2

First, let's learn about the vocabulary to describe how living beings deal with their internal temperature with this answer. Now that you have read this answer, you understand that humans are homeo-endo-therms. There are pros and cons of homeothermy. Those pros and cons depend upon the species and esp. upon the type of environment experienced by the ...


-2

The genes associated with people who have more surviving and reproducing children will be more prevalent in the future. If you live in a multicultural society where different ethnic groups have different amounts of children you can get a perception of how the humans in your country will evolve over time. Also if you live in a country where there is a huge ...


0

Statistically, this is that the maximum mean recombination frequency is 50%. Recombination defined this way means that Gene A and Gene B from one chromosome are not 'together' on the same chromosome after recombination. That means that the recombination frequency is the probability of an odd number of recombination events between the loci. If there is an ...


0

Here is a series of articles explaining DNA Demethylation from Sience Direct. In the most broadest of senses, DNA methylation adds methyl groups to DNA preventing the transcription complex from forming and transcribing the gene into mRNA. By demethylating the DNA, it allows the transcription complex to form and mRNA to be transcribed for translation. When ...


0

But the following sites (Nature and Science) use the "silent mutation" as synonymous mutation. https://www.nature.com/scitable/definition/silent-mutation-10 https://www.sciencemag.org/news/2006/12/sound-silent-mutation


0

Preamble My original answer to this question has recently fallen into the third circle of hell because of a contrast I made between physics and biology which seems to have offended some biologists. I shall let that rest, but provide a new answer to make one point that I feel some biology students need to absorb. Answer The use of the word ‘rule’ should be ...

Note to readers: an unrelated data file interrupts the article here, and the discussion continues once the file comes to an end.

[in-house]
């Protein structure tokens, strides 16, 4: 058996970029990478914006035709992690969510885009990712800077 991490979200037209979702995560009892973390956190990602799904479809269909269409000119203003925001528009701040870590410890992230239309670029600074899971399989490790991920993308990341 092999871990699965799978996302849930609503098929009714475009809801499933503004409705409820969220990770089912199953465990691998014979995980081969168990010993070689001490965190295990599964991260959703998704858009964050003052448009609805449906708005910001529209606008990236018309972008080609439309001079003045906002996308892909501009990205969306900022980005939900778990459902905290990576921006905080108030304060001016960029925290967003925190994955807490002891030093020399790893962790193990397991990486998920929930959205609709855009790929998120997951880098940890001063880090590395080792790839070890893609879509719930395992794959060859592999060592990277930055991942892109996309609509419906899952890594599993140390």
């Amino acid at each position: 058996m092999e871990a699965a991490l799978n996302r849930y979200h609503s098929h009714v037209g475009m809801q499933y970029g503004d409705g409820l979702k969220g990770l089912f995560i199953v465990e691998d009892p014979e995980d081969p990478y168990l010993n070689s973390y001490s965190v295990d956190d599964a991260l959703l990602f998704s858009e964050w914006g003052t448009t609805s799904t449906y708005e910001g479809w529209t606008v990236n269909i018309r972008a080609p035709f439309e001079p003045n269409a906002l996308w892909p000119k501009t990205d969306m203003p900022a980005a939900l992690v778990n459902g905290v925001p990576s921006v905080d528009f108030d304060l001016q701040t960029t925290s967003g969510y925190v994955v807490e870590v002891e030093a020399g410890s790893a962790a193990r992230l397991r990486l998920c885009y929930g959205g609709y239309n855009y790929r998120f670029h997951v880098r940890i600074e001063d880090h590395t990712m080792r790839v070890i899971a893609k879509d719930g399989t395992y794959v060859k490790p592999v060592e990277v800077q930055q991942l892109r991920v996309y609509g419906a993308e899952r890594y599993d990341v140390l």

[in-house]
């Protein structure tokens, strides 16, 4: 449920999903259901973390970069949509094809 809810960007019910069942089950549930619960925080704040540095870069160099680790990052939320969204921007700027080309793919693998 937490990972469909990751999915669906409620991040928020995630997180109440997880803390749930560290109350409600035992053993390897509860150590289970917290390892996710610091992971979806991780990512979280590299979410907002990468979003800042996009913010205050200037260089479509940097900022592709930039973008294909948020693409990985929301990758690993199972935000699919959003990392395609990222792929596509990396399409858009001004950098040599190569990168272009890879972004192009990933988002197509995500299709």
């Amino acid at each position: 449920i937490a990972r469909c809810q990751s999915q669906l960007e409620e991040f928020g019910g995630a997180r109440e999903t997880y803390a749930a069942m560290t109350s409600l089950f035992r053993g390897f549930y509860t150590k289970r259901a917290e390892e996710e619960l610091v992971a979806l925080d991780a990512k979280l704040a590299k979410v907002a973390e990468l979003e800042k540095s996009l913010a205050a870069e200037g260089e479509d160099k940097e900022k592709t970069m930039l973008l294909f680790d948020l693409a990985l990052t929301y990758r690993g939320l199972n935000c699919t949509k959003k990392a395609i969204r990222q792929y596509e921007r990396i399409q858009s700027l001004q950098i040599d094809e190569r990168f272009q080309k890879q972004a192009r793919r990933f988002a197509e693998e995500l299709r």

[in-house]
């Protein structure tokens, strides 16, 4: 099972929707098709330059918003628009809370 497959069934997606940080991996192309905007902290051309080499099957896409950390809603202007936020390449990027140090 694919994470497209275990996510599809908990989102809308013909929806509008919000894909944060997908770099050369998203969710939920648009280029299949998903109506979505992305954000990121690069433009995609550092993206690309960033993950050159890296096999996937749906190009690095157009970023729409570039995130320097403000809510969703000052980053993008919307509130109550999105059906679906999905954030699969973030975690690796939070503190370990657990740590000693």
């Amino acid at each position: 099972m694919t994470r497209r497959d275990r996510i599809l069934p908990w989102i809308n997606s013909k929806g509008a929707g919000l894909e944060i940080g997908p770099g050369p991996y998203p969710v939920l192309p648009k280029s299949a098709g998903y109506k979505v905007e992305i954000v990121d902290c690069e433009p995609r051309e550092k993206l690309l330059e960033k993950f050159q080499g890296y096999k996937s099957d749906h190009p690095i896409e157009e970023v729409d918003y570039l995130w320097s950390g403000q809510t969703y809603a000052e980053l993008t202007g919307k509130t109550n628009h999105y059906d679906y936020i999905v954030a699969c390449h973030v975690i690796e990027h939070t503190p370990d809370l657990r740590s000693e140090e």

2

Failure to properly separate homologous chromosomes during meiosis, either by including an extra copy of a chromosome or including zero copies of a chromosome, causes gametes that are 'aneuploid', and as a result, a zygote that results from that gamete will have an extra or missing chromosome as well. For humans, most aneuploidies are completely fatal at ...


0

If you allow for the "RNA world" hypothesis, then the minimum number of amino acids needed for life would be zero, because RNA in that context would be self-replicating and would not need proteins (or their amino acids). Since this question was asked in 2012, with respect to modern life on Earth circa 2019, Craig Venter's lab put out a 2016 paper in Science ...


1

1) I'm told that VNTRs are used in DNA profiling. Does this refer to both minisatellites and microsatellites...or just minisatellites? Actually, it refers mostly to STRs. I worked a bit in forensic genetics and we always published works using STRs markers (one example here, there are plenty in the literature). In addition, I would not be surprised if ...


0

The estimate is probably going to depend on the source, but it's generally at least an order of magnitude more than that. Back in 2002, John Moore, an anthropologist at the University of Florida, calculated that a starship could leave Earth with 150 passengers on a 2000-year pilgrimage to another solar system, and upon arrival, the descendants of the ...


1

Different terms in different fields I think that the two concepts are very similar but are used in different fields. The term "modifier genes" is often used in quantitative genetics and in evolutionary genetics while the term "regulatory gene" is often used in molecular genetics. Example of a modifier gene that is not a regulatory gene The concept of ...